- How To Multitask - This article, published April 2001 in the New York Times, says "Don't think you can do two things at once." It describes how the human brain is unlike a computer and says that it can really only concentrate on one thing at a time. Then it gives helpful tips on how to manage multitasking, which in reality is switching from one task to another.
- Russell Poldrack: Multi-Tasking Adversely Affects the Brain's Learning Systems - "Multi-tasking affects the brain's learning systems, and as a result, we do not learn as well when we are distracted," according to this article and interview published on the UCLA Department of Psychology Home Page. Poldrack posits that learning while multitasking is less flexible, "so you cannot retrieve the information as easily."
- Media Multitasking Among American Youth - The Kaiser Family Foundation compiled this broad report that discusses the prevalence of multitasking among teens, as well as its impacts.
- Music May Harm Your Studying, Study Says - This CNN article discusses 2010 research conducted by the University of Wales Institute in the UK, which found that participants asked to memorize things while listening to music performed worse than those who did not. An article in the Natural Science Articles Section of the University of Phoenix makes the opposite case, saying music, especially classical, helps heighten your mood, reduce blood pressure and stress. The paper asserts that it's actually the tempo that matters: music with a beats per minute of 60 somehow draws a link to memory recall.
- Slow Down, Brave Multitasker, Don't Read This in Traffic - Published in March 2007 in the NYT, this article says multitasking causes an attentional bottleneck in your brain, or in other words, overloads your brain so it actually causes you to be less productive.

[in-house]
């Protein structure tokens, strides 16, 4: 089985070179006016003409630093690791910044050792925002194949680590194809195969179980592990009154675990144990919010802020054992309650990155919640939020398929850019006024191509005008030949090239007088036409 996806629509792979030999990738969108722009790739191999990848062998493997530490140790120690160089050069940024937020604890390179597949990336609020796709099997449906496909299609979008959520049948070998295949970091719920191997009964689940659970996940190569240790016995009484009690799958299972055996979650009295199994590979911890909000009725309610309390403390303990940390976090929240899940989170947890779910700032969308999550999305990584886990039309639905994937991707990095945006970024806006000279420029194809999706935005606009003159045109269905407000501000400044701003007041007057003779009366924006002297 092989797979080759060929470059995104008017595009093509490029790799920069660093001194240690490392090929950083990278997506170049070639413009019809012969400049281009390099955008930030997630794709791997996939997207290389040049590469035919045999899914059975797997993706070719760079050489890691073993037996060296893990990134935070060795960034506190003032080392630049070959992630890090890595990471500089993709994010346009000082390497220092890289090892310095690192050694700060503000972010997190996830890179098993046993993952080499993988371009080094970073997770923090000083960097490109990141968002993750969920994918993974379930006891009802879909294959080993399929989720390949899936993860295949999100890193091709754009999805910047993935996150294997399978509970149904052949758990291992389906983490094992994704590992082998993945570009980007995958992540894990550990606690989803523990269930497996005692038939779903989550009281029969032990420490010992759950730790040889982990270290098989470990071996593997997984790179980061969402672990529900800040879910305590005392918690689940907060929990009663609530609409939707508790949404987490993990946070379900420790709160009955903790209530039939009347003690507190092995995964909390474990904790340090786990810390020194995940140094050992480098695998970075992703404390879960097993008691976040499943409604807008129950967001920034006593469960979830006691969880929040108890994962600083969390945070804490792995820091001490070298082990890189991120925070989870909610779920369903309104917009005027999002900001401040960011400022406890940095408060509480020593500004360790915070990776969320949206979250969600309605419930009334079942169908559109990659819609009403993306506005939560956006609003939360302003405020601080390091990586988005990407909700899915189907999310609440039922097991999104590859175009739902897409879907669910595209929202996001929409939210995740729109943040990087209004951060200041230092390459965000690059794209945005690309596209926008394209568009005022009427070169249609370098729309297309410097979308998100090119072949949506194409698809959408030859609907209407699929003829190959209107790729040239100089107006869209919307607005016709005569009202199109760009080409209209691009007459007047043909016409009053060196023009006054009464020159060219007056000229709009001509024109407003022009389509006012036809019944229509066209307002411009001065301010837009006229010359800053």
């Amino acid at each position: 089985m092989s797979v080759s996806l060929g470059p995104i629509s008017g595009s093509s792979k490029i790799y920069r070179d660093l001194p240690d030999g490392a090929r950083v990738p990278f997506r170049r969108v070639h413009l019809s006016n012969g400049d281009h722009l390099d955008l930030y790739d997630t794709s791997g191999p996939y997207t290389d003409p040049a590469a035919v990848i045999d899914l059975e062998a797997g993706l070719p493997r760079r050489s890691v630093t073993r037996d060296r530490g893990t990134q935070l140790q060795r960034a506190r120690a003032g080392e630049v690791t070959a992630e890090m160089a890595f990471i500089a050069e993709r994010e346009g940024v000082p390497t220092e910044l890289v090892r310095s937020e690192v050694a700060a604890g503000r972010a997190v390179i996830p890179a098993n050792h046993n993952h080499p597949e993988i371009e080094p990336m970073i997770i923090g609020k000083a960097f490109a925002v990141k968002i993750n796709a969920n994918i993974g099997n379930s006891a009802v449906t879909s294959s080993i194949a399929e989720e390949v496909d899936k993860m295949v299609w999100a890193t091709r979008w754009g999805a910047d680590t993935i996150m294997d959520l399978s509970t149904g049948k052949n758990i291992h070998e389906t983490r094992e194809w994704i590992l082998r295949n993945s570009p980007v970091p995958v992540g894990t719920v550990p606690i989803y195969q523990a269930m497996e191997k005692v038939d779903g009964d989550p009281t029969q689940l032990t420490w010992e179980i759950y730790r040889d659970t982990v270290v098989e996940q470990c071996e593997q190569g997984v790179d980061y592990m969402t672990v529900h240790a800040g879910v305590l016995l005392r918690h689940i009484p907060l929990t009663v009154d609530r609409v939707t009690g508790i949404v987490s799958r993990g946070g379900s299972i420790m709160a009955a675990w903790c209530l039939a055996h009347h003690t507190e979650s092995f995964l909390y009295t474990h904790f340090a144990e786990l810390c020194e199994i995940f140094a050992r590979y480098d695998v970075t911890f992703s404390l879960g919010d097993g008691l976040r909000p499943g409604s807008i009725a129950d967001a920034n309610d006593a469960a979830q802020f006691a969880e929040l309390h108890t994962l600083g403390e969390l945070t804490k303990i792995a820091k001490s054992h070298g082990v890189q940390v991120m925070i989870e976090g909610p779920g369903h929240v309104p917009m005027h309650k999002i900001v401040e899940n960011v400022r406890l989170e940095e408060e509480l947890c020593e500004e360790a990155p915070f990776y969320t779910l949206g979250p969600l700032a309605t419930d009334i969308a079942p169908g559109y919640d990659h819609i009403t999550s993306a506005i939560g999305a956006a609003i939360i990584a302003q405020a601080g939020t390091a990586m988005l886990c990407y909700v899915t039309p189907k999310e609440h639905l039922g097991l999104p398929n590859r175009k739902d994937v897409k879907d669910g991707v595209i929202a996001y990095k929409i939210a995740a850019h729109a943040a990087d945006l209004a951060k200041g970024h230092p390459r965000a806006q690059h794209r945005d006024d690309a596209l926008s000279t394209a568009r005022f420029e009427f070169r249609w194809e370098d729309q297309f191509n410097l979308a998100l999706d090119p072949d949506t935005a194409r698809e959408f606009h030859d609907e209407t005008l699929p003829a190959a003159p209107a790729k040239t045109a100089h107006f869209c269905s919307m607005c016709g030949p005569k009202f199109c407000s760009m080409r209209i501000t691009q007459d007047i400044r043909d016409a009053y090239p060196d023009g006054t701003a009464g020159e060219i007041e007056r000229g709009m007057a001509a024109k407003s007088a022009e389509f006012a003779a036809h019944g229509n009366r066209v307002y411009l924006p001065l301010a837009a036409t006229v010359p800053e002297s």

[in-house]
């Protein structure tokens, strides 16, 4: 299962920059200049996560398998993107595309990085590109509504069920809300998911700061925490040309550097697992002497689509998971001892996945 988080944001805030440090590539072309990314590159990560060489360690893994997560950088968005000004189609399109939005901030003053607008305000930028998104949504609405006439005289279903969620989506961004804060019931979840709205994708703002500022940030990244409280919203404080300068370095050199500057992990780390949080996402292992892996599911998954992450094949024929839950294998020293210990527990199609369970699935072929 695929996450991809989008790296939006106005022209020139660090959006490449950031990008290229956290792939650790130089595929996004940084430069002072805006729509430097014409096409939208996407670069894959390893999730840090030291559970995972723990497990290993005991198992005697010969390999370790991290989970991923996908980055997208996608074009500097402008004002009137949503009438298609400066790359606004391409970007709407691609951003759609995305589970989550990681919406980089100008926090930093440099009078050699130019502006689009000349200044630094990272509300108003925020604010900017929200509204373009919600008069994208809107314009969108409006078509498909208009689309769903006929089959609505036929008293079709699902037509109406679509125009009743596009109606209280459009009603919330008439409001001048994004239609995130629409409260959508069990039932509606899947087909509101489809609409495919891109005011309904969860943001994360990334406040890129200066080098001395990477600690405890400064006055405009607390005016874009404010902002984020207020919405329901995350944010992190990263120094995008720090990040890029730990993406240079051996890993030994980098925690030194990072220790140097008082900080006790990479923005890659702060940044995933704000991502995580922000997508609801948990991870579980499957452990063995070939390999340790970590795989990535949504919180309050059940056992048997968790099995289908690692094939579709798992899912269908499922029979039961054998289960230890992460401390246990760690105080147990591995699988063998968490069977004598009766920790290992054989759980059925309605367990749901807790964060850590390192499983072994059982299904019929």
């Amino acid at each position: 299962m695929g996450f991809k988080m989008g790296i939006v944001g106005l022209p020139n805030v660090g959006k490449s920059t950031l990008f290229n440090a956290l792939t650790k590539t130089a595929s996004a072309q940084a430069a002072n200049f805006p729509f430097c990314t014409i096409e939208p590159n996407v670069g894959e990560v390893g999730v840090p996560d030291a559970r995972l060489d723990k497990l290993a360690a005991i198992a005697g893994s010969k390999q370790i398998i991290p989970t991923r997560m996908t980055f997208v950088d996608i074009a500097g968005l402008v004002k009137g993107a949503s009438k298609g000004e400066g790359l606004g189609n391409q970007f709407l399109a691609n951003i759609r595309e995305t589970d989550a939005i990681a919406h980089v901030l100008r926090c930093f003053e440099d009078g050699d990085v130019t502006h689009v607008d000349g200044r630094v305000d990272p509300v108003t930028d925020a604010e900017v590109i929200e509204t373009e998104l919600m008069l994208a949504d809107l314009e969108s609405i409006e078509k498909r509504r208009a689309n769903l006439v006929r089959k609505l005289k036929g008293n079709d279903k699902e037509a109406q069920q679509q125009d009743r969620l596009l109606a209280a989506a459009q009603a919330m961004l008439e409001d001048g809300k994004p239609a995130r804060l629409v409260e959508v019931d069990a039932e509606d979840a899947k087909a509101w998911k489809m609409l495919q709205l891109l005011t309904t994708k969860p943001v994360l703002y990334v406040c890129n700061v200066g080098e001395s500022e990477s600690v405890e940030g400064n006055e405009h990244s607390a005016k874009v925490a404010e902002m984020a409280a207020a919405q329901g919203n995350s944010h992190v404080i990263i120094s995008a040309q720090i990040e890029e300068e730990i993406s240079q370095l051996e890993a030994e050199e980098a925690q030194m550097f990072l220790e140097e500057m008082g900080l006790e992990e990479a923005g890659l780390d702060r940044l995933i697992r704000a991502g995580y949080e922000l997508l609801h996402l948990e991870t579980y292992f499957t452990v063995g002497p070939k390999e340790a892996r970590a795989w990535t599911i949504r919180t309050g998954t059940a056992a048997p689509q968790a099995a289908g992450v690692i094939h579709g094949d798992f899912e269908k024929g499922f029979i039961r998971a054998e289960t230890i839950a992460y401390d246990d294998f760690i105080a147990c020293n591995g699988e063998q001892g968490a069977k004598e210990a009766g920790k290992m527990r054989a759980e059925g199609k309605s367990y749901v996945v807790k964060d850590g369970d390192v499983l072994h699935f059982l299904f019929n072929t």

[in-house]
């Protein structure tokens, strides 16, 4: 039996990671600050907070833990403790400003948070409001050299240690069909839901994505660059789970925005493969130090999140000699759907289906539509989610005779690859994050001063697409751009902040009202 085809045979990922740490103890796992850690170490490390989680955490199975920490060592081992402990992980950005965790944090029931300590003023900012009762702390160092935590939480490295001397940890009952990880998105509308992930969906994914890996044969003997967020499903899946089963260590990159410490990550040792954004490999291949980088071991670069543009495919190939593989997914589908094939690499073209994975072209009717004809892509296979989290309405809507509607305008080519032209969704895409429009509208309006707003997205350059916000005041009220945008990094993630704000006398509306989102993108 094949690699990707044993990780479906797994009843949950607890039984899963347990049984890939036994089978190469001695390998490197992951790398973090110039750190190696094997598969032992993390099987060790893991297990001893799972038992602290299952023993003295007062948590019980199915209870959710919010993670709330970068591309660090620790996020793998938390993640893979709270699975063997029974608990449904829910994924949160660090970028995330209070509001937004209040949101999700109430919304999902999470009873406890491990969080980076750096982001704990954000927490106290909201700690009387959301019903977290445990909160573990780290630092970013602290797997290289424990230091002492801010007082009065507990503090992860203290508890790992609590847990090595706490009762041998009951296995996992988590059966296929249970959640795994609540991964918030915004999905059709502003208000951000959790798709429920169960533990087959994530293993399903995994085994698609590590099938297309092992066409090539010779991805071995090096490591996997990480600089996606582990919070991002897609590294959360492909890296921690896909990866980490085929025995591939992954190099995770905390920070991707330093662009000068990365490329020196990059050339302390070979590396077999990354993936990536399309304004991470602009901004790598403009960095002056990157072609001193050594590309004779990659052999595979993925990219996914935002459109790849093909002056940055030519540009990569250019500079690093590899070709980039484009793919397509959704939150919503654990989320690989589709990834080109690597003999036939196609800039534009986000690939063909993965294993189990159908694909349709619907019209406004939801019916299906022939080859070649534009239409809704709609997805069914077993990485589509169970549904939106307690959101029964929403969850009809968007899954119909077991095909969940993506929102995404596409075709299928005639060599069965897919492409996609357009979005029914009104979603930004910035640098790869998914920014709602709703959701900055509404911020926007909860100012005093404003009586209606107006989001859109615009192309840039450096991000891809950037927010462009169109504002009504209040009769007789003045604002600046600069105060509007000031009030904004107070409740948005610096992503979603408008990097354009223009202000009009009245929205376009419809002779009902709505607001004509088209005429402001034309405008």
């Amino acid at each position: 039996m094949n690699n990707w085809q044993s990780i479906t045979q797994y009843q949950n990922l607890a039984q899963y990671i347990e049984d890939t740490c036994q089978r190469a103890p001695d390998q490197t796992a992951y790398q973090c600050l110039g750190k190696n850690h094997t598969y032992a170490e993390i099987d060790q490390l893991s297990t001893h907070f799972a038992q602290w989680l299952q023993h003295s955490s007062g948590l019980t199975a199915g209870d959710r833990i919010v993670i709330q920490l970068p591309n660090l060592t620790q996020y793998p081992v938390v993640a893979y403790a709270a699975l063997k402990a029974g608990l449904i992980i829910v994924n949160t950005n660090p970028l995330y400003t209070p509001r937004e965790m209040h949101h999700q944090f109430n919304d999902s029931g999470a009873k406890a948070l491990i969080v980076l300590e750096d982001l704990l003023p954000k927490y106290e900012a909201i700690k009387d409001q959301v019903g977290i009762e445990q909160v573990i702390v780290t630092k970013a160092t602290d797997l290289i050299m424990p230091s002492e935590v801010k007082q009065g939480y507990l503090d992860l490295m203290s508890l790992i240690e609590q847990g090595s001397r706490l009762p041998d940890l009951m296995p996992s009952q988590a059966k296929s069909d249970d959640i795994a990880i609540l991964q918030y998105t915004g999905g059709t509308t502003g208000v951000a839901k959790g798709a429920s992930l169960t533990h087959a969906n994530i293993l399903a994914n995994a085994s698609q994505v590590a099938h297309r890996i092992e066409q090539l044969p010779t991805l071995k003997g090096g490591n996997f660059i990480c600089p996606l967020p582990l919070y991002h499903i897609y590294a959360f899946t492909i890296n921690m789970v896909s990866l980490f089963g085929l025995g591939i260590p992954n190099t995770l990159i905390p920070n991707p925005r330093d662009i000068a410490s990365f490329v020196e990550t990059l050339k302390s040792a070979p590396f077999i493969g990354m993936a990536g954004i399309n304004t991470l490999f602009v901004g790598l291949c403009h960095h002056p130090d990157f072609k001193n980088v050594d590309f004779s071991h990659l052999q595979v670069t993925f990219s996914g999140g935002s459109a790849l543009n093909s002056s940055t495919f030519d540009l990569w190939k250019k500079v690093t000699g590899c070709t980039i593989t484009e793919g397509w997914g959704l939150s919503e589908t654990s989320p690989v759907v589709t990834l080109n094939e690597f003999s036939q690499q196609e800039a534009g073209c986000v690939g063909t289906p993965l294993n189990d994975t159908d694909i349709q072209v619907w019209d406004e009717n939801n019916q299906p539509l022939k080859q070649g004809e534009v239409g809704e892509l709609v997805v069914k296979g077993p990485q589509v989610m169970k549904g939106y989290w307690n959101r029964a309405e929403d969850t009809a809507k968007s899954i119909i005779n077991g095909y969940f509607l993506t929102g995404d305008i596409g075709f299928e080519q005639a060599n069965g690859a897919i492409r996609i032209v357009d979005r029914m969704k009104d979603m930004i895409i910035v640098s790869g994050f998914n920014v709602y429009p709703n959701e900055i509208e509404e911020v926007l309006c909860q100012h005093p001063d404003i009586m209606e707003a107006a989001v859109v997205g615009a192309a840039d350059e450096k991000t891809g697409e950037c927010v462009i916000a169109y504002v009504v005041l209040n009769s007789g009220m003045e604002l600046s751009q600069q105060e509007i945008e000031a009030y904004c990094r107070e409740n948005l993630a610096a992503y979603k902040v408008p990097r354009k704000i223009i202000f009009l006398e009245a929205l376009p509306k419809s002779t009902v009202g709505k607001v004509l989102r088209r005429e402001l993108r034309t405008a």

- Think You're Multitasking? Think Again - This article/podcast published in 2008 in NPR, gives evidence that we really don't multitask as much as we think. Using the example of a chef in a restaurant, the article says what humans are really good at is switching quickly from task to task, not performing multiple tasks at once.
- Infomania Worse than Marijuana - This study, published in the BBC in 2005, found that people who chronically try to multitask see a more significant drop in their IQs than those who regularly smoke marijuana.
- How (and Why) to Stop Multitasking - Peter Bregman, writing in the Harvard Business Review, gives helpful advice on how to resist the temptation of multitasking.
- Think Your Good At Multitasking? Take These Tests - Aza Raskin gives a series of tests in Fast Company that aim to prove that you're unable to multitask. For example: Spell aloud "Jewelry is Shiny" at the same time as writing your name. Now, spell aloud jewelry is shiny and then write your name. Which is easier?
- genM: The Multitasking Generation - This in-depth article, published in Time Magazine in 2006, talks about how the youngest generations are continually multitasking. Profiling several elementary and middle school kids, it contrasts how they work with how people from older generations work. Citing several different studies and surveys, the article gives both a broad and intimate overview of multitasking for genM. In so doing, it gives us a forecast for what productivity will look like for the adults in the future.